|The talented musicians of "A Far Cry."|
It's important to keep an open mind, though, right? Right! But as I settled into my seat and began to peruse the program for their "Primordial Darkness" concert last week, my heart sank. "This is your shovel. The music is your earth. Dig in," were the opening lines - which maybe would have sounded better as a tweet; but the notes' author, Kathryn J Allwine Bacasmot, kept digging from there. We learned much post-collegiate wisdom from her, including that composer Iannis Zenakis "built metaphysical alternate universes" and that playwright William Congreve was "a flash in the pan" - because, as she mused sagely, "the entertainment business has always been fickle." Uh-huh. I closed the program trying not to dislike these kids before they'd even hit the stage.
And to be honest, there was plenty to dislike about the first piece on the program, Xenakis's "Analogique A et B," for tape and live orchestra. The composer worked as an engineer with Le Corbusier before launching his musical career, and his output, like that unfortunately influential architect's, is mostly a kind of high-minded blight. Xenakis was always claiming to have derived this or that piece from "Einstein's conception of time" or from game or set theory, or even from "architectural concepts" (like "window" and "door," I suppose). But I'm afraid his compositions often end up sounding like out-takes from Forbidden Planet - not so much primordial dark as primordial bull - and that's what "Analogique A et B" sounded like, too (below, Robbie the Robot before the priory of Sainte Marie de La Tourette, on which Xenakis worked with Le Corbusier).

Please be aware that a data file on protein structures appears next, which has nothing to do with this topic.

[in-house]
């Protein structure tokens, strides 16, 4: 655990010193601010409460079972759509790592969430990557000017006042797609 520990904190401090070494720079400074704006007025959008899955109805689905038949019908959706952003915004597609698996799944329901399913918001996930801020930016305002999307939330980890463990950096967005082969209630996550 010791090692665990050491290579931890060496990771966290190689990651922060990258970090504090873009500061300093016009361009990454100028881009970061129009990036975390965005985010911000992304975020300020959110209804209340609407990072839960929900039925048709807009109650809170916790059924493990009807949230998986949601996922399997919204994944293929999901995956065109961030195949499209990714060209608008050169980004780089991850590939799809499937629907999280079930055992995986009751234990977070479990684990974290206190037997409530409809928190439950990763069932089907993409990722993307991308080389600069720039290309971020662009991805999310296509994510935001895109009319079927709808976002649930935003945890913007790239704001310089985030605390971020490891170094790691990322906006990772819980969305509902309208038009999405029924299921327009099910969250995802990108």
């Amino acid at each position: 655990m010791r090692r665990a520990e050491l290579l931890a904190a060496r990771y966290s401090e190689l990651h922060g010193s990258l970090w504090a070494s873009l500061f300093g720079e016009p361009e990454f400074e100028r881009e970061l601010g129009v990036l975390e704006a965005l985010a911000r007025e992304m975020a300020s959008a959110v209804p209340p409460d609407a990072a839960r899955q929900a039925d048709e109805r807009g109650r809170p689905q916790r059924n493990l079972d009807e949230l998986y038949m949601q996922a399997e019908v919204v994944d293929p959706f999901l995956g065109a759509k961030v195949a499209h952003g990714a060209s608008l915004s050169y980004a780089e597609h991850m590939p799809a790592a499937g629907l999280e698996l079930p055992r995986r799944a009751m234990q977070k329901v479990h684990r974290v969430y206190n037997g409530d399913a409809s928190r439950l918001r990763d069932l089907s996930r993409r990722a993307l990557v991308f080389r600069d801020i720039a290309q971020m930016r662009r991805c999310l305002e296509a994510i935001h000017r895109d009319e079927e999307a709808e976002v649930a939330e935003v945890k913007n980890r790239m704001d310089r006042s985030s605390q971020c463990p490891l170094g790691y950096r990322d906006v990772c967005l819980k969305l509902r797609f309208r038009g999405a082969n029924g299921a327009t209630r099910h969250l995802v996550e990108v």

|And for my next piece - Villa Savoye!|
Nothing else in the program reached quite that high a pitch of invention - but the evening's premiere, Richard Cornell's "New Fantasies," boasted both a mysterious luster and an eerie atmosphere, which the criers did full justice. Unfortunately Cornell seemed to retreat into technical tinkering in the later movements of the piece, just when we felt he should be breaking through to a larger statement. Still, "New Fantasies" was a good deal better than most local academic music.
But alas, things went a little awry again in Purcell's rarely-heard music for The Old Bachelor (by that flash-in-the-pan, Bill Congreve). The criers played these dances with vigor, but they were using modern instruments, which sound too blurry and grand for Purcell's jigs and hornpipes, and his slightly-dissonant suspensions, that can have a lean, sweet edge on period strings, here were just muddily out of tune.
Things improved enormously, however, with Bartók's familiar "Divertimento for String Orchestra," a piece that again was clearly in the criers' comfort zone. First violinist Jesse Irons led the group in a powerful, if somewhat predictable, reading - but the playing only really caught fire in the cold, slowly overpowering second movement. Elsewhere in the piece, I'm afraid A Far Cry sounded a bit like a standard-issue collective, with an interpretive profile that can easily creep toward the mean. Yes, it's wonderful that the criers can play so coherently without a conductor - but what's the point of that, if the end results aren't striking individual interpretations? I don't mean to question their achievement, which is a considerable one - and I'd happily hear them again (although I might skip the program notes). And I welcome their programming of obscurities, from the sublime (Purcell) to the ridiculous (Xenakis). But the question of what they're trying to achieve in musical terms, I think, has yet to be answered.